Sump pumps in Dirt crawlspace and maintenance/questions

Discussion in 'Pumps and Tanks Well Forum & Blog' started by Arla, Apr 13, 2009.

  1. Arla

    Arla New Member

    Right now I have a sump pump in my dirt crawlspace, while it does HELP with the water under the house problem, I honestly think it was installed by a complete amateur (or a cowboy if you prefer the term).

    A few of the things that I know are wrong with it

    1. The earth around the pump appears to be corroding (presumably getting washed into the basin and either settling there as sediment, or being pumped out)
    2. The basin itself seems fairly small, not measured it yet, but it's a small food barrel (based on a quick web search, I think it's a 5 gallon pickle bucket) that my next door neighbor has provided me with one of since then (that's how I know what it is, was installed before I ever brought the house)
    3. No check valve on the output pipe (or maybe there is and it's not working, or in the wrong place) so when the pump turns off the basin quickly half-fills with water again (presumably coming back down the pipe).
    4. The outlet seems to go directly into the sewer system, this is against code and presumably not a desperately good idea (for various and sundry reasons).

    So, what I'd like to do is try to remedy some of this to make this a more workable solution, without spending an utter fortune (if I have to spend a fortune I might as well get a drainage expert to come and actually make it all work rather better and even perhaps eliminate the need for the sump pump altogether).

    So onto the questions and what I'm hoping/planning to do

    1. Any easy way to get the pump out of the basin, I'm not sure how they are normally connected to the output pipe, but it would be nice to unattach it

    2. Clean the basin (now we're getting towards the dry season here in CA)
    3. Add a check valve at, what I believe, is the right point (i.e right as the water comes out of the pump, before the vertical pipe starts)
    4. Look at changing where the water goes so that instead of feeding into the sewer system it comes out past our front lawn (the lowest point of the house), my big problem with this is that I assume it's going to cost quite a bit to have pipe drilled through the pavement, wondering if I have other options (I could just dump the water under out hedge at the front of the house, but I'm wondering if that'll cause other issues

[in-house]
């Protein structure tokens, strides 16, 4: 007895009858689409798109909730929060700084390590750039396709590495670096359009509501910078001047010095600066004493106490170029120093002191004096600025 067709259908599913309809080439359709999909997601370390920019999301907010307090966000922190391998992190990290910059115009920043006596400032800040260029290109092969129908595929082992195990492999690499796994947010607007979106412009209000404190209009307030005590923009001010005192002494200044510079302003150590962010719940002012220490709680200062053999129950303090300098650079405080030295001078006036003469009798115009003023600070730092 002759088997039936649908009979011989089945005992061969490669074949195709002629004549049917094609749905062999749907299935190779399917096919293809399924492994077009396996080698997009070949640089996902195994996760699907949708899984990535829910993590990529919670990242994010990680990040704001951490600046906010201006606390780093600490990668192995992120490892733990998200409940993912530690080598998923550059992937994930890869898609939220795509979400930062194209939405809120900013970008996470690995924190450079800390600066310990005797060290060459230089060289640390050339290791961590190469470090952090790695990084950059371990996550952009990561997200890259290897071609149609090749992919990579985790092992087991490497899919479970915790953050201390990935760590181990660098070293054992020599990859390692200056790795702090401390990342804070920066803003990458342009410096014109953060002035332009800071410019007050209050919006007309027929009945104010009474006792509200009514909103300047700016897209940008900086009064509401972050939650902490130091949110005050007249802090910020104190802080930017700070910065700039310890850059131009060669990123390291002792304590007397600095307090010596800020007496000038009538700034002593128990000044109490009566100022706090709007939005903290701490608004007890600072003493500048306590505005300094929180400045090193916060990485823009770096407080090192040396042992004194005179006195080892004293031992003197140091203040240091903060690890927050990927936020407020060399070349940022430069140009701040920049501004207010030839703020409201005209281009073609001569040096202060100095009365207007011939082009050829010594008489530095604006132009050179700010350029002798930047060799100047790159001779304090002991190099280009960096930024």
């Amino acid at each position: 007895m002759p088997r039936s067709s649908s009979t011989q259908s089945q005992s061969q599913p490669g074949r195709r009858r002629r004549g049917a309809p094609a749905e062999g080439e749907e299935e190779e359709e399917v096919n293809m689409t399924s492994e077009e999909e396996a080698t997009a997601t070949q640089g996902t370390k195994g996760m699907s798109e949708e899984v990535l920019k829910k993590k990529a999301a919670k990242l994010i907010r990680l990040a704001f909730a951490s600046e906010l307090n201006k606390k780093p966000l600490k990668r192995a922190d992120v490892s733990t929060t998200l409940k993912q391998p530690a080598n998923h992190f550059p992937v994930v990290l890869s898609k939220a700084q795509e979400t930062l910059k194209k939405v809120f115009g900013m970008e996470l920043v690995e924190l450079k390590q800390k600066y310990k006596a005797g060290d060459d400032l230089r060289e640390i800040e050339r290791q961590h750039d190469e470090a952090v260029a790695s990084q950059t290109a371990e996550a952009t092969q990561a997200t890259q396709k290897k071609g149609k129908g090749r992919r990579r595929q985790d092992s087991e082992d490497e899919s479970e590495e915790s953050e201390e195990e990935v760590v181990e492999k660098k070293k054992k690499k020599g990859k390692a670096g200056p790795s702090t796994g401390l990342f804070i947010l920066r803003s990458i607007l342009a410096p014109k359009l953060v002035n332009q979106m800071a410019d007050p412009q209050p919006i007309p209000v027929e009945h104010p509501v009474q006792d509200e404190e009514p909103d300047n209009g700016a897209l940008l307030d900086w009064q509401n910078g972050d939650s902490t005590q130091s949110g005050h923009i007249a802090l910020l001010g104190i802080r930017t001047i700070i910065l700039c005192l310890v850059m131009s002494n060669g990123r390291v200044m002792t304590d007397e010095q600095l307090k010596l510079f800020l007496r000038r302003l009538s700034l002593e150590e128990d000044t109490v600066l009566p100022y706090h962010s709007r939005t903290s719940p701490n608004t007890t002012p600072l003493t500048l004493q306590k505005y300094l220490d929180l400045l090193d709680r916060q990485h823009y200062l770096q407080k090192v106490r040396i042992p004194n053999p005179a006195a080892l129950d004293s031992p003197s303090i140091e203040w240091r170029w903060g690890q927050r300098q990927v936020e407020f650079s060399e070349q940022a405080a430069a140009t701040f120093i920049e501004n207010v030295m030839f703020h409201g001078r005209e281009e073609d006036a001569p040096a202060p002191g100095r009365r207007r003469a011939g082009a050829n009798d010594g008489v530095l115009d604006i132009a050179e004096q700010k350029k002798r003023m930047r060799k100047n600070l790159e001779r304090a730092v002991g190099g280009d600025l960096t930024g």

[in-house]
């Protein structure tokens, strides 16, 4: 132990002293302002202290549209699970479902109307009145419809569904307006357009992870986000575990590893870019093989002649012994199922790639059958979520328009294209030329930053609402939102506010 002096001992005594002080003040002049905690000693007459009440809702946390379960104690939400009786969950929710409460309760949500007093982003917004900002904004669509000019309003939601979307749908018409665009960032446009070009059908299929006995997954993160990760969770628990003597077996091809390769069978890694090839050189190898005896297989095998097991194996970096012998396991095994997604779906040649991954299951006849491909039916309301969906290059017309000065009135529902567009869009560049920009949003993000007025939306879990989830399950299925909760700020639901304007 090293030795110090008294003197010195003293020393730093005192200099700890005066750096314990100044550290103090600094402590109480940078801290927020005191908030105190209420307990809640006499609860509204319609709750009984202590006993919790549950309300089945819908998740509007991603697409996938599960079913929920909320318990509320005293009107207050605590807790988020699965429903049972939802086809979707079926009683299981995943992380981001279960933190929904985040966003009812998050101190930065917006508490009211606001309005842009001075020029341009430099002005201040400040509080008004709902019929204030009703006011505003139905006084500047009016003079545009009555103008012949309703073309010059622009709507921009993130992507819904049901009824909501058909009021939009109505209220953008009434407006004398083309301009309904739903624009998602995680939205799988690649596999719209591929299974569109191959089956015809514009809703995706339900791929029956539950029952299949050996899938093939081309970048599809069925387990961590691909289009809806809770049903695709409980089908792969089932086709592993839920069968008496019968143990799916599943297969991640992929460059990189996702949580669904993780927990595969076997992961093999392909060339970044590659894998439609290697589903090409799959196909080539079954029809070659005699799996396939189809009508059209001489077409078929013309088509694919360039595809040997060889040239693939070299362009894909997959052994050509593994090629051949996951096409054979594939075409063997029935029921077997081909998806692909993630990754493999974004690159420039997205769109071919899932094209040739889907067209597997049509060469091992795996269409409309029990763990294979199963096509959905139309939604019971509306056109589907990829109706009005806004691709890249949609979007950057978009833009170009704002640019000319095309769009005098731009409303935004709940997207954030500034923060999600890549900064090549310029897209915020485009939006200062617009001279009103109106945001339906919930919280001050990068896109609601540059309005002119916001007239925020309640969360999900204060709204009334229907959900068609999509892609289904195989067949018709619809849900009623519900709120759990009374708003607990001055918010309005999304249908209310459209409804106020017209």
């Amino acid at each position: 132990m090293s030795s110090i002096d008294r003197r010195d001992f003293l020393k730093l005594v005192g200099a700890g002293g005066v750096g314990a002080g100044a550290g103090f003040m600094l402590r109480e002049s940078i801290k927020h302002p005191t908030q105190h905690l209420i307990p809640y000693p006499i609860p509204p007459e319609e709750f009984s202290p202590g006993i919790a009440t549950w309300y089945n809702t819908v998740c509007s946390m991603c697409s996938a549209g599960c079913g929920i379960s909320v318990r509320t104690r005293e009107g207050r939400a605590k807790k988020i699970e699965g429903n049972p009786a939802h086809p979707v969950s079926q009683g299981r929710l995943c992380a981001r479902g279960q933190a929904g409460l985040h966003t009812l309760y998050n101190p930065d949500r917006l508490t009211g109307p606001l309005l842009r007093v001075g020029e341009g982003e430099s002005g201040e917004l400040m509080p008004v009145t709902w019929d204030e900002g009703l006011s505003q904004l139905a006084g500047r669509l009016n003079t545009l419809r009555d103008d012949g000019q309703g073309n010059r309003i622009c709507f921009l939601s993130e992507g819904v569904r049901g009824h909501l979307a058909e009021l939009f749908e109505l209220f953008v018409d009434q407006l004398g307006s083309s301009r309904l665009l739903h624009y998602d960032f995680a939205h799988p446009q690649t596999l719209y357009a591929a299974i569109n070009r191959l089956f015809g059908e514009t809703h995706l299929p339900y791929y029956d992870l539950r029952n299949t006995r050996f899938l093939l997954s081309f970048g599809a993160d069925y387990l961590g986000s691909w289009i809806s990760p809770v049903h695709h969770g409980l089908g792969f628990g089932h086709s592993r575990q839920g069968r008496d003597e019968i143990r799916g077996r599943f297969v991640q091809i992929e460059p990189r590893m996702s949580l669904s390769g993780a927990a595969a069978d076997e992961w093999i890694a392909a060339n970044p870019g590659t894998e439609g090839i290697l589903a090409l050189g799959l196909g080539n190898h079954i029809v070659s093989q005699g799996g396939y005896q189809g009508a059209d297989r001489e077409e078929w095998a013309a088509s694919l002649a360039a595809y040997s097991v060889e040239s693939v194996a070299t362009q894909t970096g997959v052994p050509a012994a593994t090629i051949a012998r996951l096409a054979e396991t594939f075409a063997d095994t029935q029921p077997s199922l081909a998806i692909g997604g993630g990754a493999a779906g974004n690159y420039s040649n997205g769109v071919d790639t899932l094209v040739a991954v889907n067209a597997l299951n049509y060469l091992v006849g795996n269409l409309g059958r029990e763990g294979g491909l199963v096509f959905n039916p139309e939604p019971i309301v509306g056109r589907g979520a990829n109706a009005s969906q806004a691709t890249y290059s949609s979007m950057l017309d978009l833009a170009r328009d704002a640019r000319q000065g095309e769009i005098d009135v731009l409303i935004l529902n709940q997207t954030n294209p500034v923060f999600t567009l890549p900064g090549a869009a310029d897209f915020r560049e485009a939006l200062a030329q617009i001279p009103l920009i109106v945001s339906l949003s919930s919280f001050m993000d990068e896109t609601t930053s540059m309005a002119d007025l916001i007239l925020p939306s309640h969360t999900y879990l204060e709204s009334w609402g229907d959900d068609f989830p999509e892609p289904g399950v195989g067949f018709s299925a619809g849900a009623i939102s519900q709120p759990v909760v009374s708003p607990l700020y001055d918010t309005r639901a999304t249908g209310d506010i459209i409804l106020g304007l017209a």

5. Fill the ever-increasing pit around the basin with something, I believe gravel (small to add volume, but large enough not to go through the holes and into the basin.
    6. Perhaps replace the basic if it's too small with a larger one (although as of now I've not actually noticed any real problems with the size of the basin, takes a while between the pump going off for it to go back on again, although if I add gravel around the basin this may get worse since the "overflow" area outside the basin will be much smaller.

    Any advice greatly appreciated
    Last edited: Apr 13, 2009
  2. cacher_chick

    cacher_chick Test, Don't Guess!

    Land of Cheese
    How to pull the pump out depends on what type of pipe is hooked to it. If it's PVC the pipe will probably have to be cut and spiced back together to reinstall, unless there is already a coupling where it can be taken apart.

    The check valve should be installed right above the pump.

    I'm not sure what you mean about drilling through pavement? In a wood-framed house, the pipe exits above the sill plate, just underneath the first floor. Ideally it will exit on the downhill side of the house and then be piped at least 20 feet away from the foundation.

    The area around the outside of the basin should be backfilled with crushed gravel. I also suggest wrapping the basin with landscaping cloth before you backfill, as this will act as a filter to keep dirt out of the basin.